USB Type-C: the final frontier. These are the trials and tribulations of navigating this new cable. Our mission: to explore exciting new features, to seek out new applications and to boldly go where no cable has gone before.

All kidding aside, the introduction of the Power Delivery and USB Type-C specifications with new, more capable cables has opened the consumer electronics universe to a number of tremendous opportunities.

In case you don’t already know, in late 2014, the USB Implementers Forum (USB-IF) defined the specification for the Type-C cable. Type-C is a cable that connects to both hosts and devices (now also sources and sinks), is small in size and double-sided, and transfers data as well as power. It is intended to replace the commonly used Standard-A, Micro-B, and a myriad of other proprietary cables and protocols, delivering more in a smaller footprint.

 

Warp Speed Ahead…

According to ABI Research, USB Type-C will be the standard for some 830 million smartphones shipped worldwide in 2021. That's a compound annual growth rate (CAGR) of 69.1% over the next five years!

Jeff Ravencraft, president of the USB-IF, in a recent presentation quoted research findings from IHS stating that by 2019, over 2 billion devices—that is, 40% of the USB market—will support USB Type-C.

 

 

That’s only a few years away. You can bet that, in the coming months, Type-C will become the de facto cable provided with most consumer electronics.

 

Resistance is Futile…

The Type-C cable is the most technically advanced cable available today, enabling data speeds up to 60 Gbps and power up to 100 watts. With speed and power like this, it’s no surprise that Apple announced its plans to transition to these connectors, beginning with the new MacBook Pro.

Apple isn’t the only company making the transition. Google’s Pixel C tablet and Pixel phones, HTC and LG smartphones, and laptops from Dell, HP, ASUS, Acer, LG, and Lenovo are also joining the Type-C revolution.

 

Where No Man Has Gone Before…

The Type-C cable brings with it a whole host of features that no other USB or proprietary cables offer. With these increased features comes increased complexity. Unlike its predecessors, the USB Type-C connector/cable includes 24 pins with up to 18 wires and a smart connector in the form of a chip/paddleboard using E-Marker technology.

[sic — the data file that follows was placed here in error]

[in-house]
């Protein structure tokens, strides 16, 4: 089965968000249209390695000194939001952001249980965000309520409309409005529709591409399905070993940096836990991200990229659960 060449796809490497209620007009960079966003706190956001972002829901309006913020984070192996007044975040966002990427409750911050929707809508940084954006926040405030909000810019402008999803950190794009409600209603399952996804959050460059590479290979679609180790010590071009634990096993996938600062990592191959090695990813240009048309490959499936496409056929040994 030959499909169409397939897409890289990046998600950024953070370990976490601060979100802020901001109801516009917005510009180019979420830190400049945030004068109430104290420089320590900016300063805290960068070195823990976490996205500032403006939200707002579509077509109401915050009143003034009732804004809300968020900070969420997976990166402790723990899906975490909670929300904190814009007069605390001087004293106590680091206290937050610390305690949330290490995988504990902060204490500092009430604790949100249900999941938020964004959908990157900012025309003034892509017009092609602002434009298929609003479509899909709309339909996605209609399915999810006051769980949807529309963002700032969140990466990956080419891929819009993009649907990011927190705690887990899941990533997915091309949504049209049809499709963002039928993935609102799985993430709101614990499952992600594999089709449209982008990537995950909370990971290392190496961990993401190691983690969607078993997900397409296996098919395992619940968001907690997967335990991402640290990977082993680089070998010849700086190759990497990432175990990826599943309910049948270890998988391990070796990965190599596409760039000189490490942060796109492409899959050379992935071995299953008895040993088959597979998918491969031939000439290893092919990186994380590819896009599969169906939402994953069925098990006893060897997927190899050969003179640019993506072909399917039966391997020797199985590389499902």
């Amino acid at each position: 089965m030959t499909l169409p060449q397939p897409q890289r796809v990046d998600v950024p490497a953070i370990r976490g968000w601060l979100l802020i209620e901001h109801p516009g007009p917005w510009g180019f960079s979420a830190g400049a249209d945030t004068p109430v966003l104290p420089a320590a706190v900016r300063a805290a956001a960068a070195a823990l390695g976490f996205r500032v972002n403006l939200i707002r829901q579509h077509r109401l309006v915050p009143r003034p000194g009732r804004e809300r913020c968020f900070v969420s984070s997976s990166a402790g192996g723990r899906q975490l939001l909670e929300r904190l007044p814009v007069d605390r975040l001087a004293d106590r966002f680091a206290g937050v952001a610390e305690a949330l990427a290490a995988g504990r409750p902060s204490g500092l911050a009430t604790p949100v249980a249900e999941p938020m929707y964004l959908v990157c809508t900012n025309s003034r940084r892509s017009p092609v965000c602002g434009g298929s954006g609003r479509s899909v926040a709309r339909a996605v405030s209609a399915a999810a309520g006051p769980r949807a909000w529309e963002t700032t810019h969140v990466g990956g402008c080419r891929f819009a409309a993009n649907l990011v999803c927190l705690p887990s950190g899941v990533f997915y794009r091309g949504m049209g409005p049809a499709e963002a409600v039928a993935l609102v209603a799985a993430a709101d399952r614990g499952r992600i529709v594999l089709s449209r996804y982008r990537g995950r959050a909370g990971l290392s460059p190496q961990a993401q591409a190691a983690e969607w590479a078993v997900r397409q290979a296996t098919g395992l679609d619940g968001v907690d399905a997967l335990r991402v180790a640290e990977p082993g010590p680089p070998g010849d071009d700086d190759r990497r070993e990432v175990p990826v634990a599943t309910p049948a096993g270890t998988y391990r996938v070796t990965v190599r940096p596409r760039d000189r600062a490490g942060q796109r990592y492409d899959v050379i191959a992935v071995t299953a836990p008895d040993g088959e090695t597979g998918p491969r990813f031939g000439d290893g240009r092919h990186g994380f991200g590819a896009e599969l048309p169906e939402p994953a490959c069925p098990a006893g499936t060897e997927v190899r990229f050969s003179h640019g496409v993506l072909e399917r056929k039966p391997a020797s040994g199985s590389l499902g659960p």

The E-Marker chip is designed to fit inside cables and forms part of the power delivery mechanism for the new Type-C cables. As well as transmitting data at up to 60 Gbps, appropriate cables with E-Marker devices can deliver up to 100W of power in either direction. The Type-C connection can be used in a laptop for power, display, connectivity, and storage.

 

 

The Universal Serial Bus Type-C Cable and Connector Specification Revision 1.2, dated March 25, 2016, offers further specifications:

 

Notes: 1. USB BC 1.2 permits a power provider to be designed to support a level of power between 0.5 A and 1.5 A. If the USB BC 1.2 power provider does not support 1.5 A, then it is required to follow power droop requirements. A USB BC 1.2 power consumer may consume up to 1.5 A provided that the voltage does not drop below 2 V, which may occur at any level of power above 0.5 A.

 

But wait—the complexity continues… What about programming the E-Marker chip, measuring transfer degradation caused by length, etc.?

Most E-Marker chips are programmed using I2C, SWD, and SPI. The standard length for a passive USB 3.1 generation 1 or 2 Type-C cable is one meter, with many USB 2.0 Type-C cables available up to two meters.

 

We’re Breaking Up